First Published: February 2006
       This is an OutUK Archive Item and so some of the links and information may be out of date.

Somewhere between a quarter and third of all LGBTs will experience domestic violence at some point in their lives - often when still at home with family or whilst living with a partner. OutUK’s Adrian Gillan asks support service Broken Rainbow what stops us reporting and what help is at hand.
A free and confidential Helpline is just one of the services Broken Rainbow delivers. As well as helping LGBT people directly in this way, the organisation has also helped mainstream domestic violence agencies to better understand the needs of LGBT people and thereby provide us all with better services.
Mainstream domestic violence campaigns are normally solely directed at heterosexuals and tend to be heterosexist in language. Moreover, though mainstream crime-reporting systems may increasingly encourage LGBT people to report violent incidents, they rarely make mention of domestic violence.

“Same-sex domestic abuse is hugely unreported,” admits DC Forsyth from the Community Safety Unit at Kingston Police Station which has been conducting an awareness campaign. “I would encourage anyone living with domestic abuse to contact their local Police Station and speak to a member of its Community Safety Unit. Police can offer help and support on numerous levels to reduce and remove the fear of domestic abuse.”

Thankfully, often with Broken Rainbow’s support, more and more mainstream agencies - and not just police - are now taking LGBT domestic violence seriously and are working on improving their overall services.

“Deciding to leave the abusive relationship may bring a whole new set of problems,” relates Kate Blackshaw, LGBT outreach worker at Victim Support Kensington & Chelsea, another mainstream organisation now committed to helping tackle the issue. “There may then be harassment and threats by the ex-partner, financial hardship, housing problems and even homelessness. We can be there to help, whether it be liaising or advocating - on behalf of the survivor - with housing departments and the police; giving information about other sources of help, or simply offering emotional support through a difficult time. What we will not do is make judgements or give advice based on what we think is ‘best’ for the victim.”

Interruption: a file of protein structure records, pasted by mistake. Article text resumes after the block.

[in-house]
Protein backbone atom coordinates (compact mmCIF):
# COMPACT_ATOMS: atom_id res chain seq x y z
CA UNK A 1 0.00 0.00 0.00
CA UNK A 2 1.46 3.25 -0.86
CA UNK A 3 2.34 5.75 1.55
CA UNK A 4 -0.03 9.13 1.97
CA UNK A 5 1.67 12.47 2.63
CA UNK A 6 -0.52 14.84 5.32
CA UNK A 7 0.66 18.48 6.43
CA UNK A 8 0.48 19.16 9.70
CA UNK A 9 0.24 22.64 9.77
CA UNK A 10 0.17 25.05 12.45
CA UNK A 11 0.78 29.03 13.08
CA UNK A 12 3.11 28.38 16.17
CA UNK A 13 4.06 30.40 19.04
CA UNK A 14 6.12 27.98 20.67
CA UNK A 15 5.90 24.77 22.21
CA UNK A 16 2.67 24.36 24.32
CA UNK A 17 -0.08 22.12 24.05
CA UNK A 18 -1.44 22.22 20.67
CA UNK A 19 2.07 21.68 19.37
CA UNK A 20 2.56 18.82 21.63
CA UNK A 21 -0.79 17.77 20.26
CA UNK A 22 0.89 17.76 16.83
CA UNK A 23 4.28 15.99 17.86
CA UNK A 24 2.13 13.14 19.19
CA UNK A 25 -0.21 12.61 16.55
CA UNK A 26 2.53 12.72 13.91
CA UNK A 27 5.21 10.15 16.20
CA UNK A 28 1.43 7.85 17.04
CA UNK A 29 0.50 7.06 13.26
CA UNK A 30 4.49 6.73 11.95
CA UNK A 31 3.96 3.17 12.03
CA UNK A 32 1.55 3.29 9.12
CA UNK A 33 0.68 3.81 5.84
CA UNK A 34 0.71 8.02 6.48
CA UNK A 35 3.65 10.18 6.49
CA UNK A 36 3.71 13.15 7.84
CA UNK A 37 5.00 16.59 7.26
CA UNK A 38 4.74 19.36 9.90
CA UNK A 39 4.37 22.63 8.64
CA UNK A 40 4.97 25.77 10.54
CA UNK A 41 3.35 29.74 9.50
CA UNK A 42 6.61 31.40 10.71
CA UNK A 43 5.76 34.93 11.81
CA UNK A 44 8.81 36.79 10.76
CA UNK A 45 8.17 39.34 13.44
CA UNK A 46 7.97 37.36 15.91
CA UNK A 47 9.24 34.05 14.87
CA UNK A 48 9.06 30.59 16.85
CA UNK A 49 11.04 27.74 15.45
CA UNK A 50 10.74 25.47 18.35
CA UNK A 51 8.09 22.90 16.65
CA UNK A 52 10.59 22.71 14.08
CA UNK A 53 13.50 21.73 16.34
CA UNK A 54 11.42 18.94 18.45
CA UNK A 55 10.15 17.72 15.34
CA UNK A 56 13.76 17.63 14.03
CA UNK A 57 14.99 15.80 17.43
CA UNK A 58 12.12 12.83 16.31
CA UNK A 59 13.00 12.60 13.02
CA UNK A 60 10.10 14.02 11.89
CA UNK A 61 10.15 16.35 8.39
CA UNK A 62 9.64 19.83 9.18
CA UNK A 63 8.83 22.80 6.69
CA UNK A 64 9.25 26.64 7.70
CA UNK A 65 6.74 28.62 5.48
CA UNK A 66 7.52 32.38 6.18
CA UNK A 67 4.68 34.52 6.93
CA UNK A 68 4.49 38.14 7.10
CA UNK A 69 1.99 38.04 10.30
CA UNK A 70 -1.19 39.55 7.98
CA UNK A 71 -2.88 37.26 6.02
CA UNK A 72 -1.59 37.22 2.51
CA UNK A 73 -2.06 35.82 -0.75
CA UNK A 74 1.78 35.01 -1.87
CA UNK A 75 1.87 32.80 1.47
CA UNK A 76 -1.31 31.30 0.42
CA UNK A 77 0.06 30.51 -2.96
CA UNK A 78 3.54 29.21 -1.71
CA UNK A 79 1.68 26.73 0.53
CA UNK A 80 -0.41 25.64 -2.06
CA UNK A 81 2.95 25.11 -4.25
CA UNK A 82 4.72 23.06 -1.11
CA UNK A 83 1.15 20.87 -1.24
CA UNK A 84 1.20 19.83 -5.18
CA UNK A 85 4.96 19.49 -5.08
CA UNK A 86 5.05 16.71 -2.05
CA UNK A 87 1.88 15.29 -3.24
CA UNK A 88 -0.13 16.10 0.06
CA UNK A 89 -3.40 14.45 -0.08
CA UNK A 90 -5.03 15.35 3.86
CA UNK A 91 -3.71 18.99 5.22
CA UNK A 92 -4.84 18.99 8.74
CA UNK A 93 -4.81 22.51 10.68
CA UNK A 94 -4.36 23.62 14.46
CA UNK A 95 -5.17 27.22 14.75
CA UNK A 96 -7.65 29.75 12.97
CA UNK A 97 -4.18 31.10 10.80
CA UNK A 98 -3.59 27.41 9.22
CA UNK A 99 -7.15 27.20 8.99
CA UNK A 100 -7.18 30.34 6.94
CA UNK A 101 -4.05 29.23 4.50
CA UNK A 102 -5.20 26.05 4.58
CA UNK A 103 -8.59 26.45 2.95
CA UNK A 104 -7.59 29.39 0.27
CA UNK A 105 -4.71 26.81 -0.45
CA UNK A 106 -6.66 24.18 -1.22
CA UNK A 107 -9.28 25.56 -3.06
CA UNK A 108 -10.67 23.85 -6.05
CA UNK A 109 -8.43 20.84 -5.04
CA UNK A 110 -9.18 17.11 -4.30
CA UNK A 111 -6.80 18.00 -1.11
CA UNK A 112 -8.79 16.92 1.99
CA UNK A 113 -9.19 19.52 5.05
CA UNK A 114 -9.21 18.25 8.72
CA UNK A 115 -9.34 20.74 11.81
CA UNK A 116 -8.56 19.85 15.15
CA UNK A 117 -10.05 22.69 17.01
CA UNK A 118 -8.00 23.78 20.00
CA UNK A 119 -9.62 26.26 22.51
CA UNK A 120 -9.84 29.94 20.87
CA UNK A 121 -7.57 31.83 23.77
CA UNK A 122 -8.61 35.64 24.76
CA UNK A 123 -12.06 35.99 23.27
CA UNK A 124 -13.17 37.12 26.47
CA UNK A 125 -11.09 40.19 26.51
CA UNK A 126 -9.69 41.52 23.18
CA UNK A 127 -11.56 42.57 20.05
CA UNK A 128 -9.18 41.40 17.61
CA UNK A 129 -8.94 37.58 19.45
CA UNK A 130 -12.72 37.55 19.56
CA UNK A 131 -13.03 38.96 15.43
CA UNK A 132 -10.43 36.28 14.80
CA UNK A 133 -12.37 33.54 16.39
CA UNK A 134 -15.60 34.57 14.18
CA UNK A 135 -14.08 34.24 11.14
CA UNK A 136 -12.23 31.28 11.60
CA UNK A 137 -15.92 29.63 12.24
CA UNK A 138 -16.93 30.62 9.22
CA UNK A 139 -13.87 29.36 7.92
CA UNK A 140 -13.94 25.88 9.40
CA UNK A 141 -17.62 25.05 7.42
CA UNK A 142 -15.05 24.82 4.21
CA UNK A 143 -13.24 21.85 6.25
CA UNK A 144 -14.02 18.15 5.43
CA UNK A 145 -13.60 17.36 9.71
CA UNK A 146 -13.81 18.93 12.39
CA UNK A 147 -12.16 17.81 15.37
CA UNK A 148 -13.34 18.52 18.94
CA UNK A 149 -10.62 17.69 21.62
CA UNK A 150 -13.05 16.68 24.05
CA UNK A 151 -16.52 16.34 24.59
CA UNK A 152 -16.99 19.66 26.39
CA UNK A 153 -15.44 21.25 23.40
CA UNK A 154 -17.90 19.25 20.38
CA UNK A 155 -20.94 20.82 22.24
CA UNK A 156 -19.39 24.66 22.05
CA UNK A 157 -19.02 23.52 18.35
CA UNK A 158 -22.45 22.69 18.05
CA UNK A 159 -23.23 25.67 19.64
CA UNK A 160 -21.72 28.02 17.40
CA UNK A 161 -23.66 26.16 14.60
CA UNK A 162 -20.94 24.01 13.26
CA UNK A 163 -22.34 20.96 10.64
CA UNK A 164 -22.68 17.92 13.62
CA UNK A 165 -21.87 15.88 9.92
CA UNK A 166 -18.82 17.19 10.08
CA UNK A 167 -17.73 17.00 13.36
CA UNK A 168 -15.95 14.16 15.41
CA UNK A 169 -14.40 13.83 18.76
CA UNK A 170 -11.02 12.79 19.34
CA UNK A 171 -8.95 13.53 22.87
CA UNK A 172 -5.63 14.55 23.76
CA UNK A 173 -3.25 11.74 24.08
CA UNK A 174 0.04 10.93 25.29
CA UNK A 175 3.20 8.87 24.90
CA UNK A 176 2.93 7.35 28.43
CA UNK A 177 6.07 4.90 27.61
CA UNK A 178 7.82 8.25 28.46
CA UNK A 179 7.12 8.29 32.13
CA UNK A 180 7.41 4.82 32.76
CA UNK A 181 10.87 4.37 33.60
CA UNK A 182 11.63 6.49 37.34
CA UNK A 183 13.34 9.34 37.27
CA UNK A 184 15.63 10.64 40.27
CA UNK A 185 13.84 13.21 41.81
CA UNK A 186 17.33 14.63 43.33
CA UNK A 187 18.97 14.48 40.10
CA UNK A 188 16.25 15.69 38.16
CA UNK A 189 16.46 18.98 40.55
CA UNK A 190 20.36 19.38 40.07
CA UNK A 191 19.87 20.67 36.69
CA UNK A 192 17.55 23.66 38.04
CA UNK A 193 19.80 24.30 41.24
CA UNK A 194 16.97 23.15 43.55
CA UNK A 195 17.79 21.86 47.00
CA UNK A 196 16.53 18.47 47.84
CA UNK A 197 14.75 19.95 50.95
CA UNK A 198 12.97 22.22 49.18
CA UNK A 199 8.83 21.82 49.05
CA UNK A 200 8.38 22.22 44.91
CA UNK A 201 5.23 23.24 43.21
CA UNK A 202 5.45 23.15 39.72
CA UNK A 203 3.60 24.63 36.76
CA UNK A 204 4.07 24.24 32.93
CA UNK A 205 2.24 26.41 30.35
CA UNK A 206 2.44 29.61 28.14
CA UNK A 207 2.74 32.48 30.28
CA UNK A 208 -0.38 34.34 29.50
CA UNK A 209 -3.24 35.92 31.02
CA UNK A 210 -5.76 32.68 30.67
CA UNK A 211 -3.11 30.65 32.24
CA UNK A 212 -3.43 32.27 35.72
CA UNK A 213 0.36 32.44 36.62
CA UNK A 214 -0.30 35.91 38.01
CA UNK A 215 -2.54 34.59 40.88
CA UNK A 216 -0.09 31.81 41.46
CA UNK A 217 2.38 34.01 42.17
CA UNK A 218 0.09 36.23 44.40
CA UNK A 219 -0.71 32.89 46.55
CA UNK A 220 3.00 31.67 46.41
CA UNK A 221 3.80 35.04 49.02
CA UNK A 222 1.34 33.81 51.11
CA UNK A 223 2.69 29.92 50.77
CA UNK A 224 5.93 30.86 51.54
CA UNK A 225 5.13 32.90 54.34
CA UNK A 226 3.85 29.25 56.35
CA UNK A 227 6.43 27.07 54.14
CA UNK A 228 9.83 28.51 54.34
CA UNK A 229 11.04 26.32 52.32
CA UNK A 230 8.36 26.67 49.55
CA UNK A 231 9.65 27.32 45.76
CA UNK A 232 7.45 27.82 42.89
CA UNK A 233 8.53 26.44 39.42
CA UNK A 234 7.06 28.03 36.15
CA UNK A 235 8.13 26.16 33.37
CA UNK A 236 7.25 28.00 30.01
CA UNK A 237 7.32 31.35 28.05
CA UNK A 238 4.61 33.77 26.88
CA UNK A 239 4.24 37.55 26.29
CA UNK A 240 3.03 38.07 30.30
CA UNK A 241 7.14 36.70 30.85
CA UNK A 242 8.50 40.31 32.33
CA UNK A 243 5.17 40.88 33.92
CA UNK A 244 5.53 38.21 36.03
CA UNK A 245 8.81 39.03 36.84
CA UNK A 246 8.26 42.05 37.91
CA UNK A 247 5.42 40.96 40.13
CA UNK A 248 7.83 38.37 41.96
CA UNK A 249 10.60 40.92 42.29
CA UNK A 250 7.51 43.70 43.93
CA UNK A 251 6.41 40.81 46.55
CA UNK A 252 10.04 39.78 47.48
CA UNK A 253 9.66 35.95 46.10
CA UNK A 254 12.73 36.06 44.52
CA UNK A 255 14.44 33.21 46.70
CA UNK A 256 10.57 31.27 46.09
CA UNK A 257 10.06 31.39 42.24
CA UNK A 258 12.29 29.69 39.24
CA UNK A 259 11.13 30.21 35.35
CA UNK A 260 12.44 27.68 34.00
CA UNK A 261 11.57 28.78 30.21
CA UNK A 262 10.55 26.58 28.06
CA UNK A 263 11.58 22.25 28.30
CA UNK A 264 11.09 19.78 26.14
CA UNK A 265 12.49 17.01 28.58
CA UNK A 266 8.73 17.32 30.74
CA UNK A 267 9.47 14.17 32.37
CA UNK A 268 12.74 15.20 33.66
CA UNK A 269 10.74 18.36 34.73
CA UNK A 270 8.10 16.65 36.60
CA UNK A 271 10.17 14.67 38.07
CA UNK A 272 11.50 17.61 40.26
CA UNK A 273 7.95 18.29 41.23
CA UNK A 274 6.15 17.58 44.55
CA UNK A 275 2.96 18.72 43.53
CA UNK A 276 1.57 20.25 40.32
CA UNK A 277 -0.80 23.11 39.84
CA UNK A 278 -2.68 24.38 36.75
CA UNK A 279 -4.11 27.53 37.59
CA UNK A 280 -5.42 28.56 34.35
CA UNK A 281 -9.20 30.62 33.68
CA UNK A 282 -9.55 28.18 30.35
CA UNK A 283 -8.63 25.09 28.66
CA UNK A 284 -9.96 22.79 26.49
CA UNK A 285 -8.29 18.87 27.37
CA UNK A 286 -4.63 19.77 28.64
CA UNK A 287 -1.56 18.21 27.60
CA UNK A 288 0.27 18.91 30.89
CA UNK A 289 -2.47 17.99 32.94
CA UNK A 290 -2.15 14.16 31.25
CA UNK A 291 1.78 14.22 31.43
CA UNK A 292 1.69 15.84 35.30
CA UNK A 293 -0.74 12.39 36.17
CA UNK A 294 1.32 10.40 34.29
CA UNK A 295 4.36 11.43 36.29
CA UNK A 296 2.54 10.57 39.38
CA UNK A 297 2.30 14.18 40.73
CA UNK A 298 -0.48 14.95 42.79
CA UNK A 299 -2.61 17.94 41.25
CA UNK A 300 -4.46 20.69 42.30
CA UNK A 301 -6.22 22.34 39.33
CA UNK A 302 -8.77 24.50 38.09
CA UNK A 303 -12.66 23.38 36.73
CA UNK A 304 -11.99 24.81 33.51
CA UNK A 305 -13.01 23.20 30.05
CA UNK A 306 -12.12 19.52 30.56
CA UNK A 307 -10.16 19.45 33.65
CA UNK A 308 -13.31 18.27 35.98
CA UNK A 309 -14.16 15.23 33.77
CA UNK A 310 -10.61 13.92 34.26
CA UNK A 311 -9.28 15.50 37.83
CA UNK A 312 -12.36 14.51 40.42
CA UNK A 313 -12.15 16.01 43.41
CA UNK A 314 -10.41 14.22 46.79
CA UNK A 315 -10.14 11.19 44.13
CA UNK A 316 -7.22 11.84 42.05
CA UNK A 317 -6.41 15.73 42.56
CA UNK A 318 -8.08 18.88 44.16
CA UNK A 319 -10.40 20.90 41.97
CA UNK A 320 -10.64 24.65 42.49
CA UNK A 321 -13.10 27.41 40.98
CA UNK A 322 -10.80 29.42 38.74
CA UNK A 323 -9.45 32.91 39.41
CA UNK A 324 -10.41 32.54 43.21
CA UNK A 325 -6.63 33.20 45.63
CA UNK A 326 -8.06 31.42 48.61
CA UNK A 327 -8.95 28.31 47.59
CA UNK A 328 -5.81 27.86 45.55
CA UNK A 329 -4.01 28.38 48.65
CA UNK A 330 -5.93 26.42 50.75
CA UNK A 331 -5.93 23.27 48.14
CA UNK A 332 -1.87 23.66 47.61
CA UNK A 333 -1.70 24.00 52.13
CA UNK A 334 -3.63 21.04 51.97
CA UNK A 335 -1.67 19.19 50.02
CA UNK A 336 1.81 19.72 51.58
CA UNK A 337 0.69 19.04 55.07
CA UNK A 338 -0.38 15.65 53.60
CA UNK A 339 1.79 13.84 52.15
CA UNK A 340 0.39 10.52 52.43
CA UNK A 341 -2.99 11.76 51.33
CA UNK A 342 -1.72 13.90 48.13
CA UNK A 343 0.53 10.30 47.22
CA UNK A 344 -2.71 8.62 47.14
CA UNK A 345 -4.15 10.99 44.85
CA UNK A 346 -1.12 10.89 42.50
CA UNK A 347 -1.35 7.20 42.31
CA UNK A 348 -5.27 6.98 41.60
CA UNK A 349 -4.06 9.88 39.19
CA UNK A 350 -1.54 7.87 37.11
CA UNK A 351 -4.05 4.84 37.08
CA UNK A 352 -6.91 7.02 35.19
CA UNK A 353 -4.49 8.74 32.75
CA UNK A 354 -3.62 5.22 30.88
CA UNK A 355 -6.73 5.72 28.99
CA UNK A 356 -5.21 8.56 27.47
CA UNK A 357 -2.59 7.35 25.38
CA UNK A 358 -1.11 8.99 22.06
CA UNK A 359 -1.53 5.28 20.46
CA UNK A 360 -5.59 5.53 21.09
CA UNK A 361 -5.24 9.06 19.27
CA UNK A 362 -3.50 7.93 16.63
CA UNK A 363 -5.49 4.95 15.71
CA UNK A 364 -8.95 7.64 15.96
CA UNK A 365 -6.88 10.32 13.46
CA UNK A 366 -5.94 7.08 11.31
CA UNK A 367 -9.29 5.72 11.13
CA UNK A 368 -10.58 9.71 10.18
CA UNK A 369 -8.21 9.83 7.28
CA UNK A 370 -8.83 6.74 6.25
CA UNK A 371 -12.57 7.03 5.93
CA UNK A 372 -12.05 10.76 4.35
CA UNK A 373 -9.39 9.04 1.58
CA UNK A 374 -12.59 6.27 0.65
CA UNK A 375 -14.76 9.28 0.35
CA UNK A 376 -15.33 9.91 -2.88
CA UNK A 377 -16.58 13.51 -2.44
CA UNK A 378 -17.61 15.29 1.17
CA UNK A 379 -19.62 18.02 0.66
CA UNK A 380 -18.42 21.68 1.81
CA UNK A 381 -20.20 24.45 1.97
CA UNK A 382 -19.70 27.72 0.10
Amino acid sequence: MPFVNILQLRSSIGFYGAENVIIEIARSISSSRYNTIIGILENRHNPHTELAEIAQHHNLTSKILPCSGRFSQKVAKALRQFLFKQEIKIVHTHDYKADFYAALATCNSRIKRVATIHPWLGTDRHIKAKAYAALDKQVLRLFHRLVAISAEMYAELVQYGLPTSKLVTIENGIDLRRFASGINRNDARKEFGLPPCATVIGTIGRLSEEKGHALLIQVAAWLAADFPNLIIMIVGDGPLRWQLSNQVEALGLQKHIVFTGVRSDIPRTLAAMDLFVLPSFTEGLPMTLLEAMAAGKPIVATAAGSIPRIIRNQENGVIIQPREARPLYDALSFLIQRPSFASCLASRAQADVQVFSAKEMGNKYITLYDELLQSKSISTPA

Broken Rainbow has also been highly effective in lobbying behind the scenes, advising on new legislation. It was consulted by the Home Office on the new Domestic Violence Crime and Victims Act 2004 which thankfully now gives LGBTs many of the civil and criminal remedies already available to heterosexuals.

Future Plans

Broken Rainbow received an £120k Home Office grant to help set up their Helpline. Police services - especially the Met here in London - have also provided significant support. Its next goal is to set up the first emergency refuges for LGBTs. Police officers are often frustrated about the lack of refuge services for queers, especially guys. Bemoans Verrier: “Without the provision of somewhere safe to go, many are often forced to remain with the violence. This is a large gap in support that Broken Rainbow is pushing very hard to close.”

Verrier also wants to expand the Helpline into a 24/7 service, offer additional face-to-face support and set up “survivor” groups nationwide. He is currently searching for volunteers with the expertise required to identify - and apply for - the necessary funding.



For confidential support and information about domestic violence, phone the Broken Rainbow Helpline on 020 8539 9507, Mon-Fri 9am-1pm & 2pm-5pm (Minicom: 020 8539 9521)

If you want to help Broken Rainbow in any way, contact them on or by writing to The Co-Chairs, Broken Rainbow, Community Place, 806 High Road, London E10 6AE. Broken Rainbow is a registered charity and donations by cheque or postal order are always welcome, made out to: ‘Broken Rainbow LGBT Domestic Violence Service (UK)’

Sigma Research recently conducted a survey of incidents domestic violence in the UK. You can read the full survey results at


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